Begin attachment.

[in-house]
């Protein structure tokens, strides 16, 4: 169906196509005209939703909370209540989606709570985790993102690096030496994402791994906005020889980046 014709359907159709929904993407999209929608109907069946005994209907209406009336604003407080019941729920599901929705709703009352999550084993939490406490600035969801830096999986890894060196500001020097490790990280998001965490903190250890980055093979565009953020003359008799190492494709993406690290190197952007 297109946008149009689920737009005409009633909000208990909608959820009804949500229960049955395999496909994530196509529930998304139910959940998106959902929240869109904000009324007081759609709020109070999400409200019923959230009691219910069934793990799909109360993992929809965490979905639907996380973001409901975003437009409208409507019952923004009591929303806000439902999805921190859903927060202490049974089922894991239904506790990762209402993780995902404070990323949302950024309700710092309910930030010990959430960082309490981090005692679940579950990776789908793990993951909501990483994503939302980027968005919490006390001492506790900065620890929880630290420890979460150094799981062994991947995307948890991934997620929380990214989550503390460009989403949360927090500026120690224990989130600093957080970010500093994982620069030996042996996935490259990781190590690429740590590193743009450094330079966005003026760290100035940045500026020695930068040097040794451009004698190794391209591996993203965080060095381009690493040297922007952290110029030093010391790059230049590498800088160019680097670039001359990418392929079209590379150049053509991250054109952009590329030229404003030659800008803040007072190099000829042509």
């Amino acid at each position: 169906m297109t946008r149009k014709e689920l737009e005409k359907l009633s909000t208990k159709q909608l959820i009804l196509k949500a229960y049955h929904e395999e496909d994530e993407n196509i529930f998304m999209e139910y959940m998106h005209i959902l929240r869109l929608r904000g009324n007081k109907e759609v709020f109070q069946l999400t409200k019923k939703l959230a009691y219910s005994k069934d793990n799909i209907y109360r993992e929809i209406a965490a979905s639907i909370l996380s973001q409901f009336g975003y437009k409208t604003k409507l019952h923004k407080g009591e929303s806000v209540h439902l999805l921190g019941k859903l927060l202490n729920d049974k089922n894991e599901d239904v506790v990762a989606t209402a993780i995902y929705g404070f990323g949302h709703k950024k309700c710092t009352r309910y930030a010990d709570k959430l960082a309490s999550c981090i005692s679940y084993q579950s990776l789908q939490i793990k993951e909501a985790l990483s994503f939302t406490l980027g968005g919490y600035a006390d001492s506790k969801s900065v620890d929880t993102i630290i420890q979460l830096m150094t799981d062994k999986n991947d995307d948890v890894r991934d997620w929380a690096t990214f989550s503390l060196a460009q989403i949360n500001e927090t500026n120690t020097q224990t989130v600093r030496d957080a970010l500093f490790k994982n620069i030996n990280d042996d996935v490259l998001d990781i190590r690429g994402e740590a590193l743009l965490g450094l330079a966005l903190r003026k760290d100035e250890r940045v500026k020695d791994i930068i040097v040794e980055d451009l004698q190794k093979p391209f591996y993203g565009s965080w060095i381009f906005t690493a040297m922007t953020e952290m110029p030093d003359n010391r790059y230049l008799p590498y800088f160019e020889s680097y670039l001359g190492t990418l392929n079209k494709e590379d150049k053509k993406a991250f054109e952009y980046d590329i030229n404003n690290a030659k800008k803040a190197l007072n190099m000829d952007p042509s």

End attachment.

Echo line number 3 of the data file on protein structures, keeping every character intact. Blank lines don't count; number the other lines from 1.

């Amino acid at each position: 169906m297109t946008r149009k014709e689920l737009e005409k359907l009633s909000t208990k159709q909608l959820i009804l196509k949500a229960y049955h929904e395999e496909d994530e993407n196509i529930f998304m999209e139910y959940m998106h005209i959902l929240r869109l929608r904000g009324n007081k109907e759609v709020f109070q069946l999400t409200k019923k939703l959230a009691y219910s005994k069934d793990n799909i209907y109360r993992e929809i209406a965490a979905s639907i909370l996380s973001q409901f009336g975003y437009k409208t604003k409507l019952h923004k407080g009591e929303s806000v209540h439902l999805l921190g019941k859903l927060l202490n729920d049974k089922n894991e599901d239904v506790v990762a989606t209402a993780i995902y929705g404070f990323g949302h709703k950024k309700c710092t009352r309910y930030a010990d709570k959430l960082a309490s999550c981090i005692s679940y084993q579950s990776l789908q939490i793990k993951e909501a985790l990483s994503f939302t406490l980027g968005g919490y600035a006390d001492s506790k969801s900065v620890d929880t993102i630290i420890q979460l830096m150094t799981d062994k999986n991947d995307d948890v890894r991934d997620w929380a690096t990214f989550s503390l060196a460009q989403i949360n500001e927090t500026n120690t020097q224990t989130v600093r030496d957080a970010l500093f490790k994982n620069i030996n990280d042996d996935v490259l998001d990781i190590r690429g994402e740590a590193l743009l965490g450094l330079a966005l903190r003026k760290d100035e250890r940045v500026k020695d791994i930068i040097v040794e980055d451009l004698q190794k093979p391209f591996y993203g565009s965080w060095i381009f906005t690493a040297m922007t953020e952290m110029p030093d003359n010391r790059y230049l008799p590498y800088f160019e020889s680097y670039l001359g190492t990418l392929n079209k494709e590379d150049k053509k993406a991250f054109e952009y980046d590329i030229n404003n690290a030659k800008k803040a190197l007072n190099m000829d952007p042509s």